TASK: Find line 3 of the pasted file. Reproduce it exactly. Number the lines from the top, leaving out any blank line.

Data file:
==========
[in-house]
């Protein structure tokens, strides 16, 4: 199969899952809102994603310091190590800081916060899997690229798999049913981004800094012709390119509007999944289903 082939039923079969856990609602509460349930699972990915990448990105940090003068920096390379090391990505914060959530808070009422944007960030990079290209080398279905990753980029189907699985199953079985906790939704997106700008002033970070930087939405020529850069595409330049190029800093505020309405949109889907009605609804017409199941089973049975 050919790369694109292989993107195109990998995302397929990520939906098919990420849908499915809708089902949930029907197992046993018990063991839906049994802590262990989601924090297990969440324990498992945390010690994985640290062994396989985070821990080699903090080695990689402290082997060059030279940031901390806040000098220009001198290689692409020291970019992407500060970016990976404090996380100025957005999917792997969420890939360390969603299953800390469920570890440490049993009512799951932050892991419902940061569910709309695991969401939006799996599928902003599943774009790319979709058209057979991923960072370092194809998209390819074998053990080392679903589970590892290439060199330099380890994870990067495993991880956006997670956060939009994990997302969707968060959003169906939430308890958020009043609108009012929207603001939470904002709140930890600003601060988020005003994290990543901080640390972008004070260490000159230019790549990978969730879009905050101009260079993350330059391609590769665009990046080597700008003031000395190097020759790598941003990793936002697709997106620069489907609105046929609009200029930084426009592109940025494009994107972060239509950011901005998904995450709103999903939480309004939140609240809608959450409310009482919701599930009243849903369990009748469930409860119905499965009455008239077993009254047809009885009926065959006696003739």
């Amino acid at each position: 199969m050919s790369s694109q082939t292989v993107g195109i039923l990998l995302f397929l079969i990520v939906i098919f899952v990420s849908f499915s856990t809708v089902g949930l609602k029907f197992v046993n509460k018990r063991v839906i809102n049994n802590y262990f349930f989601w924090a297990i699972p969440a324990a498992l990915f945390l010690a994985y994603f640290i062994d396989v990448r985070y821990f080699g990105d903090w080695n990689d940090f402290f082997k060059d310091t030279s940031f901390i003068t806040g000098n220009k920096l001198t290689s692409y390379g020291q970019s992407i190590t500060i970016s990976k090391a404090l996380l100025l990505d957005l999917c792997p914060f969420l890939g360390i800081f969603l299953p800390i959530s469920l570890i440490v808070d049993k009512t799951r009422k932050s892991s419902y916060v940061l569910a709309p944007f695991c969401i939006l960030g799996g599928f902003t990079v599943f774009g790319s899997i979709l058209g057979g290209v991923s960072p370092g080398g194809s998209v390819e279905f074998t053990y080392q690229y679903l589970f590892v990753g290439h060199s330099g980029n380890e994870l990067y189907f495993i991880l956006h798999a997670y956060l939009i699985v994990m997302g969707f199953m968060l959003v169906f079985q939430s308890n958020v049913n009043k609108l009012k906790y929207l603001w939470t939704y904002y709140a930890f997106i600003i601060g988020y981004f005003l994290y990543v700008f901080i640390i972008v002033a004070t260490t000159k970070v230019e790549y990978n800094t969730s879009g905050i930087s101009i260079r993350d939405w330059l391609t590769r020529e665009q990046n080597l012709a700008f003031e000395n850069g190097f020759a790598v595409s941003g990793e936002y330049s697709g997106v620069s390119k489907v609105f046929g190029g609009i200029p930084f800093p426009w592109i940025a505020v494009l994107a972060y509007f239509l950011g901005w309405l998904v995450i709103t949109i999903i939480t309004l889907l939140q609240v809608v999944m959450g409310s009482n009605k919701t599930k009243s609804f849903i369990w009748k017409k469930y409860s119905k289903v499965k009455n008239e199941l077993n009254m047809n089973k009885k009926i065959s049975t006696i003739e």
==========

């Amino acid at each position: 199969m050919s790369s694109q082939t292989v993107g195109i039923l990998l995302f397929l079969i990520v939906i098919f899952v990420s849908f499915s856990t809708v089902g949930l609602k029907f197992v046993n509460k018990r063991v839906i809102n049994n802590y262990f349930f989601w924090a297990i699972p969440a324990a498992l990915f945390l010690a994985y994603f640290i062994d396989v990448r985070y821990f080699g990105d903090w080695n990689d940090f402290f082997k060059d310091t030279s940031f901390i003068t806040g000098n220009k920096l001198t290689s692409y390379g020291q970019s992407i190590t500060i970016s990976k090391a404090l996380l100025l990505d957005l999917c792997p914060f969420l890939g360390i800081f969603l299953p800390i959530s469920l570890i440490v808070d049993k009512t799951r009422k932050s892991s419902y916060v940061l569910a709309p944007f695991c969401i939006l960030g799996g599928f902003t990079v599943f774009g790319s899997i979709l058209g057979g290209v991923s960072p370092g080398g194809s998209v390819e279905f074998t053990y080392q690229y679903l589970f590892v990753g290439h060199s330099g980029n380890e994870l990067y189907f495993i991880l956006h798999a997670y956060l939009i699985v994990m997302g969707f199953m968060l959003v169906f079985q939430s308890n958020v049913n009043k609108l009012k906790y929207l603001w939470t939704y904002y709140a930890f997106i600003i601060g988020y981004f005003l994290y990543v700008f901080i640390i972008v002033a004070t260490t000159k970070v230019e790549y990978n800094t969730s879009g905050i930087s101009i260079r993350d939405w330059l391609t590769r020529e665009q990046n080597l012709a700008f003031e000395n850069g190097f020759a790598v595409s941003g990793e936002y330049s697709g997106v620069s390119k489907v609105f046929g190029g609009i200029p930084f800093p426009w592109i940025a505020v494009l994107a972060y509007f239509l950011g901005w309405l998904v995450i709103t949109i999903i939480t309004l889907l939140q609240v809608v999944m959450g409310s009482n009605k919701t599930k009243s609804f849903i369990w009748k017409k469930y409860s119905k289903v499965k009455n008239e199941l077993n009254m047809n089973k009885k009926i065959s049975t006696i003739e």